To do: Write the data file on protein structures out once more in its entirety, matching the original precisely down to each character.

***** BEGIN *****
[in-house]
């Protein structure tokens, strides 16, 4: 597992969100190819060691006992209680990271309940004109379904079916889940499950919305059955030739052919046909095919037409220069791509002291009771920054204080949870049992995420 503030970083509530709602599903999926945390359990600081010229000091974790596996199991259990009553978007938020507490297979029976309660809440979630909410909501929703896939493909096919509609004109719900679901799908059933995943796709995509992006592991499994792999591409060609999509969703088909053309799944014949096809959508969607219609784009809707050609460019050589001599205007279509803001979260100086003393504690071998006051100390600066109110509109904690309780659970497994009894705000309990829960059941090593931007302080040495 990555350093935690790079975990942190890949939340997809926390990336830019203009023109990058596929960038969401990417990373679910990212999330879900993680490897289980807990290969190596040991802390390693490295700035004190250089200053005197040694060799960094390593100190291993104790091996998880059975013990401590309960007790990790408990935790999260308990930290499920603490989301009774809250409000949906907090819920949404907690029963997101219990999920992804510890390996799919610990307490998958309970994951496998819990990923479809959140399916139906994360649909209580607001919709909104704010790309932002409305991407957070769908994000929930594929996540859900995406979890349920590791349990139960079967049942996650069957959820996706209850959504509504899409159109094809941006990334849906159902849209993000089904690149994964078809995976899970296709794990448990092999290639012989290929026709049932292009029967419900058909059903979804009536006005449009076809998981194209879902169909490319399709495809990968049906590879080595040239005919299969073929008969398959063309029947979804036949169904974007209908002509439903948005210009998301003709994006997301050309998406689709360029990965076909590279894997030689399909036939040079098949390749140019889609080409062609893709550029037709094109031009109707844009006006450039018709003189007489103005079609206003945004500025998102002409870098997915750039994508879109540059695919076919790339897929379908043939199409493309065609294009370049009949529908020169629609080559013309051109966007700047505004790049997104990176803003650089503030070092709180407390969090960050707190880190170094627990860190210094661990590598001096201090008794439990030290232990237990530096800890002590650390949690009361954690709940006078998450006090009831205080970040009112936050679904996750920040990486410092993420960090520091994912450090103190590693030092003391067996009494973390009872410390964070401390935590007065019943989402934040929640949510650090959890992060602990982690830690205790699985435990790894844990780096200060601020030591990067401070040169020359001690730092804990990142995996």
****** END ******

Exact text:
[in-house]
């Protein structure tokens, strides 16, 4: 597992969100190819060691006992209680990271309940004109379904079916889940499950919305059955030739052919046909095919037409220069791509002291009771920054204080949870049992995420 503030970083509530709602599903999926945390359990600081010229000091974790596996199991259990009553978007938020507490297979029976309660809440979630909410909501929703896939493909096919509609004109719900679901799908059933995943796709995509992006592991499994792999591409060609999509969703088909053309799944014949096809959508969607219609784009809707050609460019050589001599205007279509803001979260100086003393504690071998006051100390600066109110509109904690309780659970497994009894705000309990829960059941090593931007302080040495 990555350093935690790079975990942190890949939340997809926390990336830019203009023109990058596929960038969401990417990373679910990212999330879900993680490897289980807990290969190596040991802390390693490295700035004190250089200053005197040694060799960094390593100190291993104790091996998880059975013990401590309960007790990790408990935790999260308990930290499920603490989301009774809250409000949906907090819920949404907690029963997101219990999920992804510890390996799919610990307490998958309970994951496998819990990923479809959140399916139906994360649909209580607001919709909104704010790309932002409305991407957070769908994000929930594929996540859900995406979890349920590791349990139960079967049942996650069957959820996706209850959504509504899409159109094809941006990334849906159902849209993000089904690149994964078809995976899970296709794990448990092999290639012989290929026709049932292009029967419900058909059903979804009536006005449009076809998981194209879902169909490319399709495809990968049906590879080595040239005919299969073929008969398959063309029947979804036949169904974007209908002509439903948005210009998301003709994006997301050309998406689709360029990965076909590279894997030689399909036939040079098949390749140019889609080409062609893709550029037709094109031009109707844009006006450039018709003189007489103005079609206003945004500025998102002409870098997915750039994508879109540059695919076919790339897929379908043939199409493309065609294009370049009949529908020169629609080559013309051109966007700047505004790049997104990176803003650089503030070092709180407390969090960050707190880190170094627990860190210094661990590598001096201090008794439990030290232990237990530096800890002590650390949690009361954690709940006078998450006090009831205080970040009112936050679904996750920040990486410092993420960090520091994912450090103190590693030092003391067996009494973390009872410390964070401390935590007065019943989402934040929640949510650090959890992060602990982690830690205790699985435990790894844990780096200060601020030591990067401070040169020359001690730092804990990142995996």